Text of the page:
- Hans Weber
- December 1, 2023
Czech Republic’s Inflation Rate Falls Below 10% for the First Time Since January 2022
The Czech Republic’s inflation rate has dropped below 10% for the first time since January 2022, according to analysts. The pace of consumer price growth slowed in June, attributed to lower demand and the strength of the koruna currency. The comparative base effect from last year also contributed to the decrease in inflation. In May, inflation stood at 11.1%. The Czech Statistical Office (ČSÚ) will release data on June’s inflation later this week.
Analysts at Raiffeisenbank estimate that the year-on-year inflation for June will be around 9.7%. They attribute the deflationary trend primarily to the decrease in fuel prices, which were more than 20% lower compared to the previous year. This is due to the high comparative base from last year when fuel prices reached their historical peak during the summer. Regulated prices are expected to decline further due to lower electricity and gas prices on the stock exchange and the impact of government regulations. However, analysts note that food prices continue to contribute to elevated inflation.
In June, there was likely a slight increase in food prices compared to May, and with the arrival of the tourist season, prices for recreation are also expected to rise. Prices for food services, accommodation, clothing, and footwear are likely to continue their upward trend. On the other hand, there could be some moderation in the housing category, with a slight drop in prices. Fuel and household equipment prices are expected to remain stable, having a neutral impact on inflation. Vít Hradil, the chief economist of Cyrrus, suggests that the price level rose by 0.4% compared to May, indicating a year-on-year inflation rate of 9.8%.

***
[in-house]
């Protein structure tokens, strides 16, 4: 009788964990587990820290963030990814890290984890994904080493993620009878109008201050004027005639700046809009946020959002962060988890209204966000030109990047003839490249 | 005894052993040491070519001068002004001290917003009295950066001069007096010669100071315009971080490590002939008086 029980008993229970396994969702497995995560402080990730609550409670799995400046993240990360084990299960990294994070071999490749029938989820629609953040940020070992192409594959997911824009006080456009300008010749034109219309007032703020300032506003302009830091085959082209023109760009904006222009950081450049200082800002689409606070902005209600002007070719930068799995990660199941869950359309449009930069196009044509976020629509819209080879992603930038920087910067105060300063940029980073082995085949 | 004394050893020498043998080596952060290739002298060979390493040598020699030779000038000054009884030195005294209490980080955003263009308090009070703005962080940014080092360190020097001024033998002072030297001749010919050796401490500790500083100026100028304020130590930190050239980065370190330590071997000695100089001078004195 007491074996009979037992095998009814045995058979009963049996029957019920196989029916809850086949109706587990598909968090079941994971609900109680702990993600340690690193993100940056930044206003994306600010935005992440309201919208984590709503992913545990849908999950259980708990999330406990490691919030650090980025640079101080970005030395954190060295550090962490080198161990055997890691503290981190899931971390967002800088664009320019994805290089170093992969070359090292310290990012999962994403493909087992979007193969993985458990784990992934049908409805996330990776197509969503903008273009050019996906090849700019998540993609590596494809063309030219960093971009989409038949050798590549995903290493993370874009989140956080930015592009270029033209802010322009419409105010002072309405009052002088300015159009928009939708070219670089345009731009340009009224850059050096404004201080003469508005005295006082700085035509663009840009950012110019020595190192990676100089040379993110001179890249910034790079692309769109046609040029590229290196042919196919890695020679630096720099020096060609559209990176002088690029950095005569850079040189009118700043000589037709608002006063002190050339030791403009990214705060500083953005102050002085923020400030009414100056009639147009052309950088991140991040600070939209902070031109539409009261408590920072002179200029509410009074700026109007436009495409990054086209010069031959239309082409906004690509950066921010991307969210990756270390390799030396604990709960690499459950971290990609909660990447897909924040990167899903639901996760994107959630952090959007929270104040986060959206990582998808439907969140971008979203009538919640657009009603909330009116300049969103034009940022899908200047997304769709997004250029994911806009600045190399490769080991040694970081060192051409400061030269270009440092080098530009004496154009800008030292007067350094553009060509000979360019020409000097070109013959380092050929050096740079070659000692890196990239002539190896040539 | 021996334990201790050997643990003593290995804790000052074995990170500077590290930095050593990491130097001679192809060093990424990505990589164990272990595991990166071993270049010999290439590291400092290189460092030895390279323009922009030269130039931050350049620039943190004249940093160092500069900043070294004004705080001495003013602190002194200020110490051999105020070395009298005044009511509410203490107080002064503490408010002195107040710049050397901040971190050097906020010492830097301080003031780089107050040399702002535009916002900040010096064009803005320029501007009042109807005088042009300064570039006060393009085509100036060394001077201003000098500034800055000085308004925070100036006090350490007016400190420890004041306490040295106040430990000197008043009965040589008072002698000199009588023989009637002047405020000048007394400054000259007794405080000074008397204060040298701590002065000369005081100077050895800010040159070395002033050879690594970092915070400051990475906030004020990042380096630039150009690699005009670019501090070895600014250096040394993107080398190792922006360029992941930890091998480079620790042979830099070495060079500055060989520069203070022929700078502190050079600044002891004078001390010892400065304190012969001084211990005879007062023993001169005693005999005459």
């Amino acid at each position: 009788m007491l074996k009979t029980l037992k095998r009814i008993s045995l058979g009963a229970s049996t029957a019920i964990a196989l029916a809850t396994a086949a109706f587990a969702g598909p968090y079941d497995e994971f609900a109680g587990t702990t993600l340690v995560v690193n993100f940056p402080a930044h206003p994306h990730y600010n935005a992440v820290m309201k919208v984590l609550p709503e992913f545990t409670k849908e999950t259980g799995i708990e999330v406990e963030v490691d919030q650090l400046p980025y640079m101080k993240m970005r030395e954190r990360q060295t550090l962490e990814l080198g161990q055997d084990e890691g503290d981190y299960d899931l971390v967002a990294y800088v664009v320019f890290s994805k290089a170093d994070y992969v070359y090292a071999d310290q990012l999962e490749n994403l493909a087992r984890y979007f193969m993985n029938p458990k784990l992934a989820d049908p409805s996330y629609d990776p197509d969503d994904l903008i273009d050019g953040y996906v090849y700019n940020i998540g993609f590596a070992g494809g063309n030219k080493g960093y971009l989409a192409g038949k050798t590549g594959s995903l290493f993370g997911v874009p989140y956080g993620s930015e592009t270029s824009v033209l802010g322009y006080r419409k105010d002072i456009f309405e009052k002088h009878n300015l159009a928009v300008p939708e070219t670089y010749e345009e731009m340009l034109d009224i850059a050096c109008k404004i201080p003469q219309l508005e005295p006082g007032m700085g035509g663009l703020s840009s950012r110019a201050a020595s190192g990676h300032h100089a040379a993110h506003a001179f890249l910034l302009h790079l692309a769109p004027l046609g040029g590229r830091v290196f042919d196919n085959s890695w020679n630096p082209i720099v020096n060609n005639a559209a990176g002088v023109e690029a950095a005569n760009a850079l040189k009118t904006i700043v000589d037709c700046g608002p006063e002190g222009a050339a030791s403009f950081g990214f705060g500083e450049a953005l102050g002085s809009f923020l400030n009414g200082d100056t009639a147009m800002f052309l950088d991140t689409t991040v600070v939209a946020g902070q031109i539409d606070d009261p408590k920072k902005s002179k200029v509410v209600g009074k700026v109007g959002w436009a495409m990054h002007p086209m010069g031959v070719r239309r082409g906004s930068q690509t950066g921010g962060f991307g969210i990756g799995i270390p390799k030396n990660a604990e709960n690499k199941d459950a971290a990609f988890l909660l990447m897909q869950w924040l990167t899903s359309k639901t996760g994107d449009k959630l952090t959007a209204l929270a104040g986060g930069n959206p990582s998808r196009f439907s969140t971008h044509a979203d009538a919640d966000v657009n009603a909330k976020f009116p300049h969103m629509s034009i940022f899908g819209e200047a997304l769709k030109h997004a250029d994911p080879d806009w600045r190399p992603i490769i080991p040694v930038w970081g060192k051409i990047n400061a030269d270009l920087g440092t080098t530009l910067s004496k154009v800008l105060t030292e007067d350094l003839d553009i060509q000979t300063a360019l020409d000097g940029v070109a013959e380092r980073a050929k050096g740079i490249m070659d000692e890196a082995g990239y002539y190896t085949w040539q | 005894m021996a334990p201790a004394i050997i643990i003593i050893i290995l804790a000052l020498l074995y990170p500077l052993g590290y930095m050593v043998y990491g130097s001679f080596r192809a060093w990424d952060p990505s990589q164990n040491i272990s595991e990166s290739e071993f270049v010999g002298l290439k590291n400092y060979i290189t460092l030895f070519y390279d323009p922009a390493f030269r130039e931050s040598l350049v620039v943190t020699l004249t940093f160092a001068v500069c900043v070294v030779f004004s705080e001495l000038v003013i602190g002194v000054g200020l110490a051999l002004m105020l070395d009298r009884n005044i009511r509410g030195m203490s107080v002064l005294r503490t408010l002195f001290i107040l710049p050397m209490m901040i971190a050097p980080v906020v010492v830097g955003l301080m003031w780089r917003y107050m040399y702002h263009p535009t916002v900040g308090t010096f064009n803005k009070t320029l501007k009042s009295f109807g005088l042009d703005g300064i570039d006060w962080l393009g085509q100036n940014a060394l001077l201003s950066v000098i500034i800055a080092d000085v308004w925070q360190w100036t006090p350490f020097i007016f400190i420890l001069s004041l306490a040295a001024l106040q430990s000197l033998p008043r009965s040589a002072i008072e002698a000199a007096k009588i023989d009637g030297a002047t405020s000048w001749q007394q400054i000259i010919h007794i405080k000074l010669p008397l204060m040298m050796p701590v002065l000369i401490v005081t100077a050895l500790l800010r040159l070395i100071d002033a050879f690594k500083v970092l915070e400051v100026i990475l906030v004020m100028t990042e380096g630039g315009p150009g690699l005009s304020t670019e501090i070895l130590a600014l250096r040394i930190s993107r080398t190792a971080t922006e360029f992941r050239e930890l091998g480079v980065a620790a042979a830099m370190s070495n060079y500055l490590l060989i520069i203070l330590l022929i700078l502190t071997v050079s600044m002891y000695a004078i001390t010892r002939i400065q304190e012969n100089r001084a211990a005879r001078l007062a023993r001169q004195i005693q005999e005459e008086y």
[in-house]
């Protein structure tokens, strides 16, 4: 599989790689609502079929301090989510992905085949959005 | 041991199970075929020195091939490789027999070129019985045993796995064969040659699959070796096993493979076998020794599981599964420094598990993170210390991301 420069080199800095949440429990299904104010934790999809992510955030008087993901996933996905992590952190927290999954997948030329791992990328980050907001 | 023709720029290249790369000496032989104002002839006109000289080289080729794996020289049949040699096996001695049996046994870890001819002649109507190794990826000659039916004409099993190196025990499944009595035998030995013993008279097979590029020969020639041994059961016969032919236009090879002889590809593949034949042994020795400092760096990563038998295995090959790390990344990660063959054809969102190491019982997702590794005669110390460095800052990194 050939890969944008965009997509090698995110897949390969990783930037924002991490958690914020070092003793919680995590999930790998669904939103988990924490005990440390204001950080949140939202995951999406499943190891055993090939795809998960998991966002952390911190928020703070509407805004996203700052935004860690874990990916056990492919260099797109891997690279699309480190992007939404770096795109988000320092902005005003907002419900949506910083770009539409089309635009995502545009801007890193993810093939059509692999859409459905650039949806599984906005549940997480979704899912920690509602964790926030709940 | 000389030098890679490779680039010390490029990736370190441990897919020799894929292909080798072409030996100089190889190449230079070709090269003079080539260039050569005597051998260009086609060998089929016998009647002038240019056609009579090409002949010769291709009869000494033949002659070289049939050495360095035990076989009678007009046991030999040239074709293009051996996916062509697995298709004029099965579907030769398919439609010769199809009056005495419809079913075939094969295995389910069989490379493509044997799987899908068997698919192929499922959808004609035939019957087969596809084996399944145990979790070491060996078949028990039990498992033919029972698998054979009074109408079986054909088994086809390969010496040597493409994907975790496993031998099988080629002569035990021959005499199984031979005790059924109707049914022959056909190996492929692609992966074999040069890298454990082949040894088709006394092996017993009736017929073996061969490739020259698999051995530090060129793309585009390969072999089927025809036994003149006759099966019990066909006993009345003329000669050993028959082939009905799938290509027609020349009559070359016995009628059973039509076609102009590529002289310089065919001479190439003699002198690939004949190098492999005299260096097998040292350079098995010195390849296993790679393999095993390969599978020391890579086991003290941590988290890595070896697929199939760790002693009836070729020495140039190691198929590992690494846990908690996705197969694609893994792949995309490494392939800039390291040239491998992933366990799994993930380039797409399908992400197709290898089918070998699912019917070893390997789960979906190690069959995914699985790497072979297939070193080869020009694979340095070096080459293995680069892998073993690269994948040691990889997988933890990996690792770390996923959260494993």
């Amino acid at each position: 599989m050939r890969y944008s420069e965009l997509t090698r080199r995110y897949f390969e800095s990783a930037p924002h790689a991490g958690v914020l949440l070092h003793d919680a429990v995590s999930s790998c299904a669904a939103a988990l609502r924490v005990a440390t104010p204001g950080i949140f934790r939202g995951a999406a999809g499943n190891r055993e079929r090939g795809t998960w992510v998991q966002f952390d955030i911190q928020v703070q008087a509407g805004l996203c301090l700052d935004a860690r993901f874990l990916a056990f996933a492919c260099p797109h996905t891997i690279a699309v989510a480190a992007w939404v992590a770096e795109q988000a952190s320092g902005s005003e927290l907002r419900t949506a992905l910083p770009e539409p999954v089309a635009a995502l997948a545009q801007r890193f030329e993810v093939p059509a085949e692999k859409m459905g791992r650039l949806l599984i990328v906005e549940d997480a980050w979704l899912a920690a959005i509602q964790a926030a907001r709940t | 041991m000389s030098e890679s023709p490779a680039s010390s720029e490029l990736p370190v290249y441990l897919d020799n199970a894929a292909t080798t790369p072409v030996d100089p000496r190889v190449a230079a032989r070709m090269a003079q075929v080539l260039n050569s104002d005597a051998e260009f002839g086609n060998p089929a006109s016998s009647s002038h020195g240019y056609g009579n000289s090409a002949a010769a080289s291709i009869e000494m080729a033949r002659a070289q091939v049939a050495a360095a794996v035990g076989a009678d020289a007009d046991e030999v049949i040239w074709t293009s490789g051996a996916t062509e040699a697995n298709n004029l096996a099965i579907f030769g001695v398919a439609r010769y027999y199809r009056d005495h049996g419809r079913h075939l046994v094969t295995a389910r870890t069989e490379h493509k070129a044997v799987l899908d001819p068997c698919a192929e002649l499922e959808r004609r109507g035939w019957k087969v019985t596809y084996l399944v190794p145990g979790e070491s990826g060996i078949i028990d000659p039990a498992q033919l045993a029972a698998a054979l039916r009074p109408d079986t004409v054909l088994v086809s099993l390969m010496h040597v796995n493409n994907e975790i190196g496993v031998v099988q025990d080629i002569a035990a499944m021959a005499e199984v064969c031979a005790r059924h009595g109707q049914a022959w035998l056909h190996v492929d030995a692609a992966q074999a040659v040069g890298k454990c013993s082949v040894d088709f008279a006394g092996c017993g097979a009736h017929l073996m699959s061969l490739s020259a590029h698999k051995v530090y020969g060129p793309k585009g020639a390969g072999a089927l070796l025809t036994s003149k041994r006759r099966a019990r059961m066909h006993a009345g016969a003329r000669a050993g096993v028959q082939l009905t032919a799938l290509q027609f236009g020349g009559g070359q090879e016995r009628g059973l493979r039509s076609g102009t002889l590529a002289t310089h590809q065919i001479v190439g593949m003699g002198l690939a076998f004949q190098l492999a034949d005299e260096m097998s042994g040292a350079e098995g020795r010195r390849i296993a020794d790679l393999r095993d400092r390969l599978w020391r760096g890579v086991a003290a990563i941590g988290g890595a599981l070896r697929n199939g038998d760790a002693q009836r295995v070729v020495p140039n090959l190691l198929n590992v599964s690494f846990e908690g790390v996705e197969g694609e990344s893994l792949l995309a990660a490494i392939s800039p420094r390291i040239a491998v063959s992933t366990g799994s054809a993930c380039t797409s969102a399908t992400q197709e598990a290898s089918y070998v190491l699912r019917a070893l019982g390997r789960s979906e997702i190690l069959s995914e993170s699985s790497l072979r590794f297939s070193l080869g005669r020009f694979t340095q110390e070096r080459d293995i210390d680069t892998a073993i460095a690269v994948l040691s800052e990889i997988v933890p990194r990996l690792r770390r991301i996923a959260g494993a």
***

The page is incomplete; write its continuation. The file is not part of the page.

According to analysts at Česká spořitelna, the year-on-year inflation in June was 9.8%. Alongside the impact of the comparative base, several deflationary factors are at play, including decreased household consumption, declining energy, fuel, and real estate prices. The strength of the koruna is also dampening inflation. While the growth in food prices is milder, there remains significant uncertainty about their future trajectory.
Analysts at Česká spořitelna anticipate further easing of inflation in the coming months. They project that it will drop to 8.6% in July and 8.2% in August, with the pace of price growth reaching around 3% at the beginning of next year.
The dip below 10% in the Czech Republic’s inflation rate is a positive sign for the country’s economy and its citizens. It is hoped that this downward trend will continue in the coming months, providing relief to consumers and businesses alike.
Article by Prague Forum